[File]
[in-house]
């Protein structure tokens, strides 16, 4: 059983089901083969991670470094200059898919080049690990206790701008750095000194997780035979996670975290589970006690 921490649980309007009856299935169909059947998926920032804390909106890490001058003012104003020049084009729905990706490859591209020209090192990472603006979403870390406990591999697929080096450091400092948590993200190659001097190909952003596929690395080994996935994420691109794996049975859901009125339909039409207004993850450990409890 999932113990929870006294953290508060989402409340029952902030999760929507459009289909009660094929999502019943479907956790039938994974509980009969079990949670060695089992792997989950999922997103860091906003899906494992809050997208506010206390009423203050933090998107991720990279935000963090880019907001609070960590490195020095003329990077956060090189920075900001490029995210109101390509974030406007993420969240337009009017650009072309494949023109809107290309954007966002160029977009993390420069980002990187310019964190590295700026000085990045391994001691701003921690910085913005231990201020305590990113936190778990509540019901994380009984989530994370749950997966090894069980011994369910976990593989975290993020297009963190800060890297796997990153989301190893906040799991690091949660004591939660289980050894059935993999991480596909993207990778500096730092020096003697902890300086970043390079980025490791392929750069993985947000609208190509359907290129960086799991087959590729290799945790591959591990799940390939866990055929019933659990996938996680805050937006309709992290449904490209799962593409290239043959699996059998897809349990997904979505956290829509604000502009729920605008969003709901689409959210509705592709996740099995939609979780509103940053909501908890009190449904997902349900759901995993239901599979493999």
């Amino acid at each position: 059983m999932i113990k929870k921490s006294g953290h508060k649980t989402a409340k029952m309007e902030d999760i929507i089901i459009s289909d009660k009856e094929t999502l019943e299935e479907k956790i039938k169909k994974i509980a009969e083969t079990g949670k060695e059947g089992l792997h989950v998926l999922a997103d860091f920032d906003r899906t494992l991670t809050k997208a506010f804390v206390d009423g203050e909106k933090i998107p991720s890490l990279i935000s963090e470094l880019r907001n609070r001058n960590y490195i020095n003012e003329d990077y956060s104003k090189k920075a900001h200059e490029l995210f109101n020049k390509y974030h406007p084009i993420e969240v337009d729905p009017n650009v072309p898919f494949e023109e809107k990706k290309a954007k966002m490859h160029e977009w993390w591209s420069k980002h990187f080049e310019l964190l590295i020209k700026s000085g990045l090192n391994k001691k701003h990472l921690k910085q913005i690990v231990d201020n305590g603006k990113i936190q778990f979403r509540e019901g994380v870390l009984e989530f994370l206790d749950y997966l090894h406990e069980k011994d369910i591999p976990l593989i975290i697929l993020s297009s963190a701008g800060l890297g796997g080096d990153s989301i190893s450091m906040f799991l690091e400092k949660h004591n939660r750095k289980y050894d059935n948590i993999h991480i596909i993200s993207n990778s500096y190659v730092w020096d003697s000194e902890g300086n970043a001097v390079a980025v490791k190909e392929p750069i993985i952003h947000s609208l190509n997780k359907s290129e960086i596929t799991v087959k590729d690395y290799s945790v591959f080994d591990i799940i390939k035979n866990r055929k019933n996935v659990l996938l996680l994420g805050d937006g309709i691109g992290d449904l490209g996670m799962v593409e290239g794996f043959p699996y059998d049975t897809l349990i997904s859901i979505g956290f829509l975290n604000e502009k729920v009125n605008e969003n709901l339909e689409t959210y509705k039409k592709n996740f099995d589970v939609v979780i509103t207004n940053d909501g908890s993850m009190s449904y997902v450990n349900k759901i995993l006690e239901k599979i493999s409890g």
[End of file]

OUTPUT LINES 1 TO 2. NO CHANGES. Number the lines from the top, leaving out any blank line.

[in-house]
């Protein structure tokens, strides 16, 4: 059983089901083969991670470094200059898919080049690990206790701008750095000194997780035979996670975290589970006690 921490649980309007009856299935169909059947998926920032804390909106890490001058003012104003020049084009729905990706490859591209020209090192990472603006979403870390406990591999697929080096450091400092948590993200190659001097190909952003596929690395080994996935994420691109794996049975859901009125339909039409207004993850450990409890 999932113990929870006294953290508060989402409340029952902030999760929507459009289909009660094929999502019943479907956790039938994974509980009969079990949670060695089992792997989950999922997103860091906003899906494992809050997208506010206390009423203050933090998107991720990279935000963090880019907001609070960590490195020095003329990077956060090189920075900001490029995210109101390509974030406007993420969240337009009017650009072309494949023109809107290309954007966002160029977009993390420069980002990187310019964190590295700026000085990045391994001691701003921690910085913005231990201020305590990113936190778990509540019901994380009984989530994370749950997966090894069980011994369910976990593989975290993020297009963190800060890297796997990153989301190893906040799991690091949660004591939660289980050894059935993999991480596909993207990778500096730092020096003697902890300086970043390079980025490791392929750069993985947000609208190509359907290129960086799991087959590729290799945790591959591990799940390939866990055929019933659990996938996680805050937006309709992290449904490209799962593409290239043959699996059998897809349990997904979505956290829509604000502009729920605008969003709901689409959210509705592709996740099995939609979780509103940053909501908890009190449904997902349900759901995993239901599979493999």